Ideal Living Environment

When I began rehabbing senior horses my goal was to create an environment as close to their natural environment as possible.  I would love to have a huge amount of acreage and turn my horses loose.  The more they can take care of themselves on their own, the healthier they will be.  Freedom of movement is a key ingredient to their well-being.

When I found a place to keep my first horse it was a several acre pasture with another horse and a shelter.  I remember the owner of the property saying it wasn’t the Ritz Hotel.  In my mind, to a horse, it was the Ritz.  What more could my horse want?  Six to eight acres to roam freely day and night with another horse, and a shelter in case he wanted to come in out of the rain.

He had come from an environment of a cement paddock, with some turn out on pasture in the summer.  While he had it better than a stalled horse, who has very little space to move, the cement and small space took a toll on his aging body.  Instead of feeling great as he aged, his aches and pains were increasing to the point of biting people.  When he retired and I took him, I knew that just wide open space on real dirt would do wonders for him.  He could start rehabbing his own body just by having the space to move freely day and night.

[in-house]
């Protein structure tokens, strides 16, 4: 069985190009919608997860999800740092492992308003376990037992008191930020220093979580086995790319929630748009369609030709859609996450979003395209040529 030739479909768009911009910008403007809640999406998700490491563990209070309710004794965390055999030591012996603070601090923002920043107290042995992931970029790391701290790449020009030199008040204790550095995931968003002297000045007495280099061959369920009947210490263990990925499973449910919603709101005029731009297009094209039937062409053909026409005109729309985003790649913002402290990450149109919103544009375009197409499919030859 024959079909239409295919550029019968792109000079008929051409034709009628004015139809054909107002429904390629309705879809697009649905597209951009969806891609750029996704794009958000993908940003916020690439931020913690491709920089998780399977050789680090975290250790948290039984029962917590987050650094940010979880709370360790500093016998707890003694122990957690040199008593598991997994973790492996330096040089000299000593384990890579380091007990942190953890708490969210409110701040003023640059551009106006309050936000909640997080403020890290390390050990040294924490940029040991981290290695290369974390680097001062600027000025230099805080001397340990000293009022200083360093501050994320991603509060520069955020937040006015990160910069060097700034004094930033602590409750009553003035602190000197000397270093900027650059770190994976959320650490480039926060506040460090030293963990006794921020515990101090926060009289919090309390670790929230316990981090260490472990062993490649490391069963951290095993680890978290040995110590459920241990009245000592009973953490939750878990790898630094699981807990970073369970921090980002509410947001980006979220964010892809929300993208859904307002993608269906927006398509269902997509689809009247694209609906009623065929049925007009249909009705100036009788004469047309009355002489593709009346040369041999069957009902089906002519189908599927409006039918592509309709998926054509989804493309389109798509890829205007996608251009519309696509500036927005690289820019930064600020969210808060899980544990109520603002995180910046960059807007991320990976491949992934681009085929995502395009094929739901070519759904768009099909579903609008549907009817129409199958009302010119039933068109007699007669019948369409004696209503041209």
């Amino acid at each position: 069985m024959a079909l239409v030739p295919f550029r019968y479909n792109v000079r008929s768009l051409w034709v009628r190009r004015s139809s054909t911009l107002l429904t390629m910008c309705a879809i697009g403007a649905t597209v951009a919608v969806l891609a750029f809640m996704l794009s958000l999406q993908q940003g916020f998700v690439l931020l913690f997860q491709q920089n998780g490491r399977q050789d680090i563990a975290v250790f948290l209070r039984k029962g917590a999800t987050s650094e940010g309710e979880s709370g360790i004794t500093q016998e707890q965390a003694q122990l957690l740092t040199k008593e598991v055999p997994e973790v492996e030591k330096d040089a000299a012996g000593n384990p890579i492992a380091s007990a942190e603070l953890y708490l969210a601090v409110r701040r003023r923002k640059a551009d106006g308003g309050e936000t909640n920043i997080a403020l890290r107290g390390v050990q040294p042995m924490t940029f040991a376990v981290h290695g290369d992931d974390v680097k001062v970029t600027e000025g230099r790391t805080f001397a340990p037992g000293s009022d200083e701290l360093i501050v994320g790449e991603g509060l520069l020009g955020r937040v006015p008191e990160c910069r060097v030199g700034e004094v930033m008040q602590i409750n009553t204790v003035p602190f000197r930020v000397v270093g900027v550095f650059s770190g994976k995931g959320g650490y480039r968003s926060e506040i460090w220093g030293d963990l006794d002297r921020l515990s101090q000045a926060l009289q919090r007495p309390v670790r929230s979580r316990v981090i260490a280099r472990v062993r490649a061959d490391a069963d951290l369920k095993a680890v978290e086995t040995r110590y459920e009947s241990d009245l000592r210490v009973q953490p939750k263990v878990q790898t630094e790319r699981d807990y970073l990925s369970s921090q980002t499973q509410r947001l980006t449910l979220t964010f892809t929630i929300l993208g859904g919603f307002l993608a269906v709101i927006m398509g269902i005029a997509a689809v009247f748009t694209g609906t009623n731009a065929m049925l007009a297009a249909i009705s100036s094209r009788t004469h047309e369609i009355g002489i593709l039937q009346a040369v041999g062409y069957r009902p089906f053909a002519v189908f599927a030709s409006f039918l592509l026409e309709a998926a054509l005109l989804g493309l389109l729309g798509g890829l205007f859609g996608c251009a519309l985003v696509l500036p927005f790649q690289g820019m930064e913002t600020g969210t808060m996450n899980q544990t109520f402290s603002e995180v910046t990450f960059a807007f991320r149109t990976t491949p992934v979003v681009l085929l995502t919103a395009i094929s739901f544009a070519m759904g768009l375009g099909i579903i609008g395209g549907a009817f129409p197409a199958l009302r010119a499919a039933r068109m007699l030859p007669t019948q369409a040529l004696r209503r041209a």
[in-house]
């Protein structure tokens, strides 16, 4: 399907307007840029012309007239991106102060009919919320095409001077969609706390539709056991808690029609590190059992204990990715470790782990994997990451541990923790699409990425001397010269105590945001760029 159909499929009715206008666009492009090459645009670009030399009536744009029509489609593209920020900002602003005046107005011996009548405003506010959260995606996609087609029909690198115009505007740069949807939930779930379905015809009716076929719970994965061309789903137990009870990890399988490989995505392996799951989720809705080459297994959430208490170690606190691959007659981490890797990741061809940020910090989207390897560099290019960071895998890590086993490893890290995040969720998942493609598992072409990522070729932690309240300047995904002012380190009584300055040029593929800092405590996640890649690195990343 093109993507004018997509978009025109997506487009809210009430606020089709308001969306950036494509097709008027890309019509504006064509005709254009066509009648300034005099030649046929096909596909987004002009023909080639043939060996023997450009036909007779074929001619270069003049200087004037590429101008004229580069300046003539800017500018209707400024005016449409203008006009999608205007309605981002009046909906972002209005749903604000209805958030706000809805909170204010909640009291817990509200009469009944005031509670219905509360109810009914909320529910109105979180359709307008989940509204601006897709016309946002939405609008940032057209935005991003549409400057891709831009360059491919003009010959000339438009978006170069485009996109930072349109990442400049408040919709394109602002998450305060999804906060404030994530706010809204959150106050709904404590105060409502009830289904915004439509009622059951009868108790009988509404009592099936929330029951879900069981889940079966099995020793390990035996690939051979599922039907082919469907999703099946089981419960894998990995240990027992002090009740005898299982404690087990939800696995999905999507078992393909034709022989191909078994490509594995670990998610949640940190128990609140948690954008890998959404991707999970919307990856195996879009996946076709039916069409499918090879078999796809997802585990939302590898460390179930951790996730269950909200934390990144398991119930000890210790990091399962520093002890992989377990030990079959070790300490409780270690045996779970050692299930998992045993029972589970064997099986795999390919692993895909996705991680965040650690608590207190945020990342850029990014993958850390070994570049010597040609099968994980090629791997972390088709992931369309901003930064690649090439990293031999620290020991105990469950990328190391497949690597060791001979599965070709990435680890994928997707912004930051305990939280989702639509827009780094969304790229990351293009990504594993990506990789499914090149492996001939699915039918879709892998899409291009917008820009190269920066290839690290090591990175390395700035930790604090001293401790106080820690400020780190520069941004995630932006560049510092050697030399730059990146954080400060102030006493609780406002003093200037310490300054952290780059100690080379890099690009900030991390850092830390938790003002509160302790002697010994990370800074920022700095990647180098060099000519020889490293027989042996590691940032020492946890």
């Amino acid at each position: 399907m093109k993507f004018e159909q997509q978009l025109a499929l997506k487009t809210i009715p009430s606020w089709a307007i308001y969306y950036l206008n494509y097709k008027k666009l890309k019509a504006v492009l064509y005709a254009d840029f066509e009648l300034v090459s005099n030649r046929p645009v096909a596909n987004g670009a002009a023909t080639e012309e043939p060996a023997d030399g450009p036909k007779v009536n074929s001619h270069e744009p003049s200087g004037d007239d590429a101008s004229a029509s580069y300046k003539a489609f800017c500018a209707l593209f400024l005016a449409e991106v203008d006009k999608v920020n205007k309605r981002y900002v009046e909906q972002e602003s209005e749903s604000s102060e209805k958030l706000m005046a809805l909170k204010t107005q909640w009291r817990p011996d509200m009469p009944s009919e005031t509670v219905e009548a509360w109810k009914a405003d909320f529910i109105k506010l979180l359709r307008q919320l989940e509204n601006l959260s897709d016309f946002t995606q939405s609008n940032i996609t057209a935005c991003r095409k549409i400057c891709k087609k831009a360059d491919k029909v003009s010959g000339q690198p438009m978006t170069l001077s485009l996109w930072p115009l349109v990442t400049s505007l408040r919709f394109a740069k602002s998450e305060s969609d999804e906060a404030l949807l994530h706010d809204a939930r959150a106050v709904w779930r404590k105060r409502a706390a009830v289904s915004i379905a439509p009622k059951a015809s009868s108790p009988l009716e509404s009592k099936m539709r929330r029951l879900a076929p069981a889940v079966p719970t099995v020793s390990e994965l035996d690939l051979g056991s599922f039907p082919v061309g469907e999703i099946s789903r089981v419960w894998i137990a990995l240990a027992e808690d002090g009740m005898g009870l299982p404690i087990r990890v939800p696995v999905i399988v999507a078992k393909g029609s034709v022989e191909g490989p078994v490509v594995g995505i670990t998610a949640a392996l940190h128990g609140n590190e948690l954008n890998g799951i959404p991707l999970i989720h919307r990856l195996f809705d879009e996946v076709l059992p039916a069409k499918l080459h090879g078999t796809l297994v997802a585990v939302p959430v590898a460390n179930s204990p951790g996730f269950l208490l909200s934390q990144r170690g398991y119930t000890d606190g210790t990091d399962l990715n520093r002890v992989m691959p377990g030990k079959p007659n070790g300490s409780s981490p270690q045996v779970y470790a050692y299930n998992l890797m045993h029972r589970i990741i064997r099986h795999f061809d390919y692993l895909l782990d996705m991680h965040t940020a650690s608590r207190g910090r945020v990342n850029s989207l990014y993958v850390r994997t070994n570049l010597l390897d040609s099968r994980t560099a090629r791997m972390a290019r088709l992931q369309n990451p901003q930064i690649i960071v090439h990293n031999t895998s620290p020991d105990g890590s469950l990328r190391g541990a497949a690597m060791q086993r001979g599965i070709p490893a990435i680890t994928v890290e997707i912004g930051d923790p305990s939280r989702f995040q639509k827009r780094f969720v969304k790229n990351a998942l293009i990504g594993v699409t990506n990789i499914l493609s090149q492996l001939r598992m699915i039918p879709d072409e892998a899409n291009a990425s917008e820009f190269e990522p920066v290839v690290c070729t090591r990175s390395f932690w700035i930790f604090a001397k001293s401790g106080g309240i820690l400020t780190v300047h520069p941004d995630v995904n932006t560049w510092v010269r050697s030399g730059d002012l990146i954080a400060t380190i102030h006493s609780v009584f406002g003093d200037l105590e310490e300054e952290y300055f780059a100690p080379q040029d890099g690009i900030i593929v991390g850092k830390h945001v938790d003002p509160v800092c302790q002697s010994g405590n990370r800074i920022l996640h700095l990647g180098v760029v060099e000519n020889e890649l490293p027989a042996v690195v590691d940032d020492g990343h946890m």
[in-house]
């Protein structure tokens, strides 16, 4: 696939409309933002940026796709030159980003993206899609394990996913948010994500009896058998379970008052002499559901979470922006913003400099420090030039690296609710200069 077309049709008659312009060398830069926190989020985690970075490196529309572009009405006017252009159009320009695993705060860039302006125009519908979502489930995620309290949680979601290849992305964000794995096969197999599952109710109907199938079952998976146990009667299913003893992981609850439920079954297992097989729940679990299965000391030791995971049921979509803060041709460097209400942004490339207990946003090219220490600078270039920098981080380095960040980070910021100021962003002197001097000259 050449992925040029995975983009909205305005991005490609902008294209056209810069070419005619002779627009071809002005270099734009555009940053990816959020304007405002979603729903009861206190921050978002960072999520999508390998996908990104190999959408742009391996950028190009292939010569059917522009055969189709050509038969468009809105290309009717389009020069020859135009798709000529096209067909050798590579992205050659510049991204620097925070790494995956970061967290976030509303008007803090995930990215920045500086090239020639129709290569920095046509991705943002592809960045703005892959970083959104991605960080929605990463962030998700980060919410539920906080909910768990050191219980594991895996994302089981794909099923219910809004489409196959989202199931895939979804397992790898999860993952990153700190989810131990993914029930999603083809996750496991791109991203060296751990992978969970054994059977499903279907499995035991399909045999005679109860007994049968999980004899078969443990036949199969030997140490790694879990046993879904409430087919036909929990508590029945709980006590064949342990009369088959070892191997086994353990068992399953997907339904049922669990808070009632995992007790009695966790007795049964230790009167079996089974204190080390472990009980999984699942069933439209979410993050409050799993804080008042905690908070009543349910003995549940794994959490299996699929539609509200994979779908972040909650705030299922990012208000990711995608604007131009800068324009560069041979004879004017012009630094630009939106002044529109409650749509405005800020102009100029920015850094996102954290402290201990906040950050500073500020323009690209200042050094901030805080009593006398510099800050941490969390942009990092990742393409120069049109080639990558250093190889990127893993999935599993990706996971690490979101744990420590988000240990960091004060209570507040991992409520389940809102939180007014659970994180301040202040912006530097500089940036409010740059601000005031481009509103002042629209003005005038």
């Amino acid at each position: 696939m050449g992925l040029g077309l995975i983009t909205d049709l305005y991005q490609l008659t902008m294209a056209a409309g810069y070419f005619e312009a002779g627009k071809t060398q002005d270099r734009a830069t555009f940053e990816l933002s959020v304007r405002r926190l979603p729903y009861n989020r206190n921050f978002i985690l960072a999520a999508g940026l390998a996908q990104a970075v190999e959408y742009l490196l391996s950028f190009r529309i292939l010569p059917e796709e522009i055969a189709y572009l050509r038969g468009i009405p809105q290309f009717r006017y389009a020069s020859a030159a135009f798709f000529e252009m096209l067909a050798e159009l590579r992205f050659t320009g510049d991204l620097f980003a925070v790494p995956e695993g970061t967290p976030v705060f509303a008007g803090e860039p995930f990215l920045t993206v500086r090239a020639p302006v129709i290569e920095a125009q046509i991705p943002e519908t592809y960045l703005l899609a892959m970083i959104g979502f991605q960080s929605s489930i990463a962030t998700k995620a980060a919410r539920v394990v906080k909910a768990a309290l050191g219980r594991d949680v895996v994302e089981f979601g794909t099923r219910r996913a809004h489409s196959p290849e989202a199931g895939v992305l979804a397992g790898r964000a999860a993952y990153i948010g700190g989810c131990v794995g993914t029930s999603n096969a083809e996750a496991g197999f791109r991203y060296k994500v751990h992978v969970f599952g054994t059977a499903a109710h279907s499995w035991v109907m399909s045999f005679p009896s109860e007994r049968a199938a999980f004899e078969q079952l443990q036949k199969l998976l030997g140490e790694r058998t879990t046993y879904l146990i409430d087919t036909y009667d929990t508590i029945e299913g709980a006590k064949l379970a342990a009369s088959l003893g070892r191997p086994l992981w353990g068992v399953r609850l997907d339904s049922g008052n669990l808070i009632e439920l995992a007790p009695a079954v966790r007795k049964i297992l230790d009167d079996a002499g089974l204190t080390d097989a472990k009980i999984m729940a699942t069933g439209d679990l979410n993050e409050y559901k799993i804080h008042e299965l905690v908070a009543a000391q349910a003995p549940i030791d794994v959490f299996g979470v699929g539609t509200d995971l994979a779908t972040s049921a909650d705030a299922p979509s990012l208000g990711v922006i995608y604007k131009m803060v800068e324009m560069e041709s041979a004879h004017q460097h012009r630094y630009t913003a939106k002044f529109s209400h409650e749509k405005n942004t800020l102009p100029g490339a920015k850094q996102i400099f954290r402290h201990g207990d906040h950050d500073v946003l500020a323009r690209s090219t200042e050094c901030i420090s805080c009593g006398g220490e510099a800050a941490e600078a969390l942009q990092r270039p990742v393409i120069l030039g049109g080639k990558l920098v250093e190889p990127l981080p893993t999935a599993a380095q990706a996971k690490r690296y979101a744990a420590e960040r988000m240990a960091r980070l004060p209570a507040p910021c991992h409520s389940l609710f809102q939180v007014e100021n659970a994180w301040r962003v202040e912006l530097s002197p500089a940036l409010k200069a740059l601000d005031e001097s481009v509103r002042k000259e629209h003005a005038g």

I even once read of a study done that showed that horses at pasture with no additional exercise program had the same level of fitness as stalled horses who were ridden daily for exercise.

Given the opportunity, horses will take care of themselves often times better than we can.  The bonus for us is that we will have more years to enjoy our horses in a state of good health.  What more could we want?

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